Who Has The Best Spinebuster?
Updated: Apr 27, 2020
Arn Anderson. Thank you for reading. No, seriously though, I'd like to take a deeper look at the Spinebuster's history and evolution in wrestling. The Youtube video of this article is here: https://youtu.be/Q6CmE0KTdkg
Although variants of a spinebuster has no truly recorded origins within wrestling, all-time great and squared circle icon Arn Anderson is widely recognised as the man to bring the spinebuster to prominence.
Today, Arn Anderson is featured in numerous wrestling hall of fames. His career highlights including becoming World Tag Team Champion for WWE, WCW & NWA, pairing with the likes of: Tully Blanchard, Larry Zbyszko & Bobby Eaton.
And most notably Arn is a founding member of one of the most iconic and important wrestling groups of all time The Four Horsemen, headed up by legendary performer Ric Flair.
Arn Anderson has earned his reputation as a no-nonsense, brutally efficient, hard-worker both in and out of the ring. A man not to be messed with, spent years perfecting the spinebuster throughout his tenure at several independent wrestling promotions in the ’70s and ’80s.
In 1999 Hunter Hurst Helmsley was coming into the start of his historic run as one of the era-defining stars for WWE.
He had the muscles, nose and pedigree for success and adopted the spinebuster perfectly against Shane Mcmahon.
Triple H has stated on numerous occasions how much Arn Anderson had inspired him as a child and how much of his wrestling technique was derived from good ole double A. Arn Anderson being the gentleman as ever was gracious in passing the spinebuster to Triple H, who uses the manoeuvre to this day, and has done so for the last 20 years from NXT to the main event of Wrestlemania.
Pro wrestling wiki states: “The wrestler starts by facing his or her opponent. He or she then grabs the opponent around the waist, lifts him or her up, and tosses him or her forward on to his or her back or slams him or her down while standing on top of him or her. It is usually performed against a charging opponent, using the opponent's own momentum to make the throw more powerful.”
Double leg slam
The Alabama Slam, double leg slam variant used famously in the 90’s by Hardcore Holly a man equally remembered for his power and brutality as this variation on the spinebuster.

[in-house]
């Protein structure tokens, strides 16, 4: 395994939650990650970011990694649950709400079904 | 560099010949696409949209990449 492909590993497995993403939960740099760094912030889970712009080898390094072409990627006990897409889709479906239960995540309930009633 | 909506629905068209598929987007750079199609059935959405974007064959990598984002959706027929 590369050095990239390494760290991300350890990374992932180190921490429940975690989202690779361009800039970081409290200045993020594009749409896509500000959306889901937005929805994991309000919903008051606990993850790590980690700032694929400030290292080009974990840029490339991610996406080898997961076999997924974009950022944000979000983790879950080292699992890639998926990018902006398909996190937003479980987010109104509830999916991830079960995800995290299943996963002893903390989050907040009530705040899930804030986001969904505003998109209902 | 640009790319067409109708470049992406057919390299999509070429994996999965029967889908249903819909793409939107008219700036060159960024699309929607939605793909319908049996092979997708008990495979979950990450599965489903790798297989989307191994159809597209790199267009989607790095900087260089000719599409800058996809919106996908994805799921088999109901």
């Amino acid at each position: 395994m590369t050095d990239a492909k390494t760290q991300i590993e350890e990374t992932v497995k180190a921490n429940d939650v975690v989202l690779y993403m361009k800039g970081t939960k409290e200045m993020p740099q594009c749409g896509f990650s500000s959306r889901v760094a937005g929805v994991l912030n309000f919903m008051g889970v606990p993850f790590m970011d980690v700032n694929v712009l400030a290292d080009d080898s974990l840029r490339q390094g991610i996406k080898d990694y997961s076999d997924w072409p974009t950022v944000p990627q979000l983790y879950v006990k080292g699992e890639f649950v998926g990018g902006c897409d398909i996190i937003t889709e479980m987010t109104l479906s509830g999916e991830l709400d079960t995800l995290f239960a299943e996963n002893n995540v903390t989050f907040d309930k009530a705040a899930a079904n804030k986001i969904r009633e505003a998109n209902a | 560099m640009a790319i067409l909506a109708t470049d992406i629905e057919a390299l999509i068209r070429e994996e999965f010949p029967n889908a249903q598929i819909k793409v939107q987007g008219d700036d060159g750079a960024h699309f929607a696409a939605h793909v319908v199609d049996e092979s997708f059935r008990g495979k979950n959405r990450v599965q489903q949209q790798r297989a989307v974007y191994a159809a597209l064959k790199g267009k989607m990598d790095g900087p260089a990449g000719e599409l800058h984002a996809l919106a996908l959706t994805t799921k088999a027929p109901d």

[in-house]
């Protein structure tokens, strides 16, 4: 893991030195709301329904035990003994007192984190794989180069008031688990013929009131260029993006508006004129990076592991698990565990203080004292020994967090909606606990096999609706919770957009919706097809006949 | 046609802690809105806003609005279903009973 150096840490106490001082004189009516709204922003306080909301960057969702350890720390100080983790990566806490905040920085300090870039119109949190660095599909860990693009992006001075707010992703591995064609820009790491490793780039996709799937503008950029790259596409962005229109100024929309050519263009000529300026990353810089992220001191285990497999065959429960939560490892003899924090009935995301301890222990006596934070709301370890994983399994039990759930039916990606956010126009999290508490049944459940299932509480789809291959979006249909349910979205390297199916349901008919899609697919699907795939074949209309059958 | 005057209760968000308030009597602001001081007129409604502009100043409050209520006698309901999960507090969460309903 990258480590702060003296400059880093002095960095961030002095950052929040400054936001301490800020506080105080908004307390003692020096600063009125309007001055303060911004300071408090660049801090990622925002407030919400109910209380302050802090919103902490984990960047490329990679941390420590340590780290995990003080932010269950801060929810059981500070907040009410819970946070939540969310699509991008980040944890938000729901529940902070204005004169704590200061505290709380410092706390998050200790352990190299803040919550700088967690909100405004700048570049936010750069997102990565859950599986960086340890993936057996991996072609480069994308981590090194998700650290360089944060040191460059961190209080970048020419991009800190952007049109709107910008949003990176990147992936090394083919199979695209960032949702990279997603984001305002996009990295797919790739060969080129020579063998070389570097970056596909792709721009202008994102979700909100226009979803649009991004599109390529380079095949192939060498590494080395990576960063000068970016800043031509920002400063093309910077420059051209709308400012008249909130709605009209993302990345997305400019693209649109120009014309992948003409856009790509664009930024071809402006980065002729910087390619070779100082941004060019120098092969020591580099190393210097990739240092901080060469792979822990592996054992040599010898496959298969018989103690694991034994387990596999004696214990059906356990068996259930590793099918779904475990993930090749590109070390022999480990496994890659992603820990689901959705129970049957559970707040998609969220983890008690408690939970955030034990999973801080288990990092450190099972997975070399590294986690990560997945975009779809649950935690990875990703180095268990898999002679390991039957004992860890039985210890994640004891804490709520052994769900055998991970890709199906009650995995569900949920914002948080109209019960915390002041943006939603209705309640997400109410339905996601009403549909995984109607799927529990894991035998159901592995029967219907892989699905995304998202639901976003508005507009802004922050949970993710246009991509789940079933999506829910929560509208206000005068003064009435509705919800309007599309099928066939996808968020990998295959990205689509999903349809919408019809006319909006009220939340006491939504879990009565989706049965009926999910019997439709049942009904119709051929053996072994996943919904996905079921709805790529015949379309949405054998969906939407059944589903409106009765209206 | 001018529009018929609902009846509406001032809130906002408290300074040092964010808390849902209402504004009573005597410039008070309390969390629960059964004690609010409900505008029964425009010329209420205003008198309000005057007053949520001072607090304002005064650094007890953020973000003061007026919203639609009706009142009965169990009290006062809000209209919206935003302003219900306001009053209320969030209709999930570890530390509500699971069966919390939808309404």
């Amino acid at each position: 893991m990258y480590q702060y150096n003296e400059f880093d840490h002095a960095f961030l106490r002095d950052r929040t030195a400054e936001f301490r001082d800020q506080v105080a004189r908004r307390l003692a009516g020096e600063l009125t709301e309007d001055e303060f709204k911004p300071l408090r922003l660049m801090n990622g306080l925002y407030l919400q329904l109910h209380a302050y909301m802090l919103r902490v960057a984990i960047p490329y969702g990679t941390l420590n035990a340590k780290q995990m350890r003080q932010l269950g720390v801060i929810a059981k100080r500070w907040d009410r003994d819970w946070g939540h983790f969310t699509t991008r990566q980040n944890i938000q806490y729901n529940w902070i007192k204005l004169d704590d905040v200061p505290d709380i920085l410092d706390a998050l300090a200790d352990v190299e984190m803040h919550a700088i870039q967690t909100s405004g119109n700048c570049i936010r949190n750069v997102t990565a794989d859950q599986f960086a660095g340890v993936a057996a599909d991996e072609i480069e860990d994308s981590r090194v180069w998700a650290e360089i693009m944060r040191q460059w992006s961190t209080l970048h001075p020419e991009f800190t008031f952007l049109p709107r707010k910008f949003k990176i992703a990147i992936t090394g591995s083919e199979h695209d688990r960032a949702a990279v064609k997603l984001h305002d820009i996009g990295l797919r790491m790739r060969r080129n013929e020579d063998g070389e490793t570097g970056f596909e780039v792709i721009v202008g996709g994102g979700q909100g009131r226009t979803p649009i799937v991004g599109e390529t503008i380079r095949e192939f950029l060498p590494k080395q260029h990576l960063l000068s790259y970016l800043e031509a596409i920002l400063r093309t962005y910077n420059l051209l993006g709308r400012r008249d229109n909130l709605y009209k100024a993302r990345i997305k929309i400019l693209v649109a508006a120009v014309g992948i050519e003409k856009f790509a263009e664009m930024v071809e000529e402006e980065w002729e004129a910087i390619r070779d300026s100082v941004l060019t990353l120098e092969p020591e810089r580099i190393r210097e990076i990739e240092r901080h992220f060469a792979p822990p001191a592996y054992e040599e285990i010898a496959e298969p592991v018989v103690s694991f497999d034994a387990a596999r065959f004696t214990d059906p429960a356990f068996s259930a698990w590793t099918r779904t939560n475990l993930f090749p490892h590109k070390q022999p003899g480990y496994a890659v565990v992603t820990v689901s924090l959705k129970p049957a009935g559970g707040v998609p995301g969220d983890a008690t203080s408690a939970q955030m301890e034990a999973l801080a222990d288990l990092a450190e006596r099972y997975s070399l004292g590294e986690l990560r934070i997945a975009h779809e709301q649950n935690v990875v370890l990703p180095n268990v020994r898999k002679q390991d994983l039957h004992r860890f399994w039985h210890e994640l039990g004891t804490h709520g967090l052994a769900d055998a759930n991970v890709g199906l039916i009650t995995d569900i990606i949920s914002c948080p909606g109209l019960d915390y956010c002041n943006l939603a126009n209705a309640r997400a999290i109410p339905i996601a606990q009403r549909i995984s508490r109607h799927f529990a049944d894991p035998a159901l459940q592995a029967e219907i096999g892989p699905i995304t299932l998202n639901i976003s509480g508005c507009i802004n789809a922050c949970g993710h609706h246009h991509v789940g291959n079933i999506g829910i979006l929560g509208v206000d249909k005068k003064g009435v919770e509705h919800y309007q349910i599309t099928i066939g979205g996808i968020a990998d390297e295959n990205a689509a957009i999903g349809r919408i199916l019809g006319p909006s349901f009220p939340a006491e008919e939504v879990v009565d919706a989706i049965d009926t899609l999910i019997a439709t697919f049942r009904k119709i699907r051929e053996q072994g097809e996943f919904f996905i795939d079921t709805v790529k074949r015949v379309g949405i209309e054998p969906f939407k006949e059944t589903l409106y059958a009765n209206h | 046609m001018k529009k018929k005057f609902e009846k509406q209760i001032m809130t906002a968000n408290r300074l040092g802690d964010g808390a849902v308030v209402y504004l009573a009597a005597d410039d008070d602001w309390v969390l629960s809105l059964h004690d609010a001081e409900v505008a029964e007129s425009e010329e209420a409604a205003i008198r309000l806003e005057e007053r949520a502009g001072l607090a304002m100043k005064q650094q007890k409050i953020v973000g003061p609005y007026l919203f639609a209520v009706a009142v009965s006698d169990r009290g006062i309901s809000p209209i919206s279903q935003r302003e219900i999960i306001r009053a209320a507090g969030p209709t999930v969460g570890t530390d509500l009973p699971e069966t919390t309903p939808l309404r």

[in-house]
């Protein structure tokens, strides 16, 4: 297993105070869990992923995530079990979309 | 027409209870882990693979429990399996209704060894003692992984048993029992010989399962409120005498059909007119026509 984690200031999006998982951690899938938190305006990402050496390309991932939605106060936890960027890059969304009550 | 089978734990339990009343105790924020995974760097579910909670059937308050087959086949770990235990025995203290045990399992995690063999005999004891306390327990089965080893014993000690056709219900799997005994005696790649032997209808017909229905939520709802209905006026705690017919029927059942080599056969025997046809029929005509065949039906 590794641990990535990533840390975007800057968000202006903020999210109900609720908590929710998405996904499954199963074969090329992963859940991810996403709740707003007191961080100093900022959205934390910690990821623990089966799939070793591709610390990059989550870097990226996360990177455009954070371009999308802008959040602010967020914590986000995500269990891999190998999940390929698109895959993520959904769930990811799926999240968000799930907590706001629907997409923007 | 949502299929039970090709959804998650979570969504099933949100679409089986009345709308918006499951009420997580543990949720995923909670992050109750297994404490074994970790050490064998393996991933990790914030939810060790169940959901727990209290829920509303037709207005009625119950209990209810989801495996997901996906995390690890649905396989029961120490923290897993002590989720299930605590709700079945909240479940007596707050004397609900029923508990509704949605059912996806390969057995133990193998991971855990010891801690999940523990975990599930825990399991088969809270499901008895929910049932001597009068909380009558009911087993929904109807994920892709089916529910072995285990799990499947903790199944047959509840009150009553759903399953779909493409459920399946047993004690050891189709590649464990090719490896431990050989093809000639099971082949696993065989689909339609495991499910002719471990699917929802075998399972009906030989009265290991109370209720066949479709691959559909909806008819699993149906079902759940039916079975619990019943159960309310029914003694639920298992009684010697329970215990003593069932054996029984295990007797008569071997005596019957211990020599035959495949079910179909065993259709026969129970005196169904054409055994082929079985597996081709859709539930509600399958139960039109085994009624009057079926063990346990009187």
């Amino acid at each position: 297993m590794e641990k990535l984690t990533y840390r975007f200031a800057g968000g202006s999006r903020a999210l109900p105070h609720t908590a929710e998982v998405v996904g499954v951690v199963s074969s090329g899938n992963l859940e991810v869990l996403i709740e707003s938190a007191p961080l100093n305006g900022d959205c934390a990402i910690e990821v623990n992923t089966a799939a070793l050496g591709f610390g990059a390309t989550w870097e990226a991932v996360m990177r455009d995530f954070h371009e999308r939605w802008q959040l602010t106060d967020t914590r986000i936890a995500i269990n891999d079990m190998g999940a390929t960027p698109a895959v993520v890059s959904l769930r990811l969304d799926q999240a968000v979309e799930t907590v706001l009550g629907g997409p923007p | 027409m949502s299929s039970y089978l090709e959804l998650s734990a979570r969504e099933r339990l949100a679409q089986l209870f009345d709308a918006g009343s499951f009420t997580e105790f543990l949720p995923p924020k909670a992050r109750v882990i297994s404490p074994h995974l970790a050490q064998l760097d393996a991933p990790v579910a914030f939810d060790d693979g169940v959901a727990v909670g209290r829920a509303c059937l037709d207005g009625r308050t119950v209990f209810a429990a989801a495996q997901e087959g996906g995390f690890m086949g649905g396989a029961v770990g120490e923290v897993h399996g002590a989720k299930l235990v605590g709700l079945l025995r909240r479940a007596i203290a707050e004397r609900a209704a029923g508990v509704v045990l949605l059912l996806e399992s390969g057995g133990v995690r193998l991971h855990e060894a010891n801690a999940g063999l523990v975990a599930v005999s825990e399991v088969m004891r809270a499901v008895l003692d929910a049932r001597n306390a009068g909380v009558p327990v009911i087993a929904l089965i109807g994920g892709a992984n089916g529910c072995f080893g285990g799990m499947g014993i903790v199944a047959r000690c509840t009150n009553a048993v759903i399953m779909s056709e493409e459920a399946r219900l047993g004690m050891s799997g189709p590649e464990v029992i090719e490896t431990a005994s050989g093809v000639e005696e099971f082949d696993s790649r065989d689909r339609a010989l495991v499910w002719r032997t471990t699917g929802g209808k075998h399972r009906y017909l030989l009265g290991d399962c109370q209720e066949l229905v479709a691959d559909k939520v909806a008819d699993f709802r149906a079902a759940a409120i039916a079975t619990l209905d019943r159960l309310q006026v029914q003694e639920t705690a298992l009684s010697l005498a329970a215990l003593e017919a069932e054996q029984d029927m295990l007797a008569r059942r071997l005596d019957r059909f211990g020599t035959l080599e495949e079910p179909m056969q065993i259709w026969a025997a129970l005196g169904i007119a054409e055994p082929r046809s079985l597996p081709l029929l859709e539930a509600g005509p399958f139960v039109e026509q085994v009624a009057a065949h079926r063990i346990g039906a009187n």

Also known as the water-wheel slam, Hardcore Holly would perform the move by grabbing his opponents as they passed over his head, as to catch them with his attacker facing his back with their legs over Holly’s shoulders in a belly to back position, before being suddenly thrust overhead and rotating to slam back-first in a spinebuster on the mat.
Holly was also known to invert this move and have his unlucky foes land face first.
This standing variant of the spinebuster seemingly worked best in wrestling history when used by larger more physically dominant performers.
Ron Simmons & JBL of APA both had fairly successful careers using this brutal slam. Ron’s version being remembered as particularly vicious.
Like all else Arn Anderson attempted in the ring, his version of the spinebuster was buttery smooth, quick and powerful. The seamless transition from an oncoming opponent, Arn would gracefully have his attacker off their feet, span around and planted deep into the canvas.
The 180° version of the spinebuster has been used to position an opponent to lead into a finishing sequence. Most famed for this is Dwayne The Rock Johnson’s electrifying spinebuster which more often than not lead into his legendary People’s Elbow finish.
In wrestling physics, sometimes an unexplained and often unquestioned principle can be seen in effect. For instance, if you slam an opponent to the ground whilst also sitting down at the same time, the aforementioned move will in fact cause more damage than if the move was performed sans said sitting down. I don’t know why, but I accept it.
So, as is with the spinebuster. A Rydeen Bomb or sitting spinebuster is one of the most common versions of the manoeuvre and allows for a quick transition into a pinfall by continuing to hold an opponents legs up and shoulder to the mat.
The double leg variant and the original Arn Anderson style spinebuster were combined by larger wrestlers such as Dave Batista who adopted the slam whilst under the tutor ledge of Paul Levesque or Triple H.
The lifting spinebuster involves more verticality as the attacker picks up their opponent, grabbing around their waist or upper thigh and forcefully slamming them down into the ring, either falling down with them or staying on their feet to immediately follow up on their attack.
Wrestlers from Ryback to Angelo Dawkins have used it in recent times, through the independent wrestling scene, in the states, Europe and Asia, from local shows in front of 30 people to matches viewed by millions of fans around the world – the spinebuster is unexpected and sudden, it is fast and efficient at demonstrating power.
It is a move that will never have the same lustre of the rose-tinted Arn Anderson’s masterful displays in the ’90s, but none the less will continue on in many a wrestler’s arsenal and in many fans hearts as a special wrestling move.
The Youtube video of this article is here: https://youtu.be/Q6CmE0KTdkg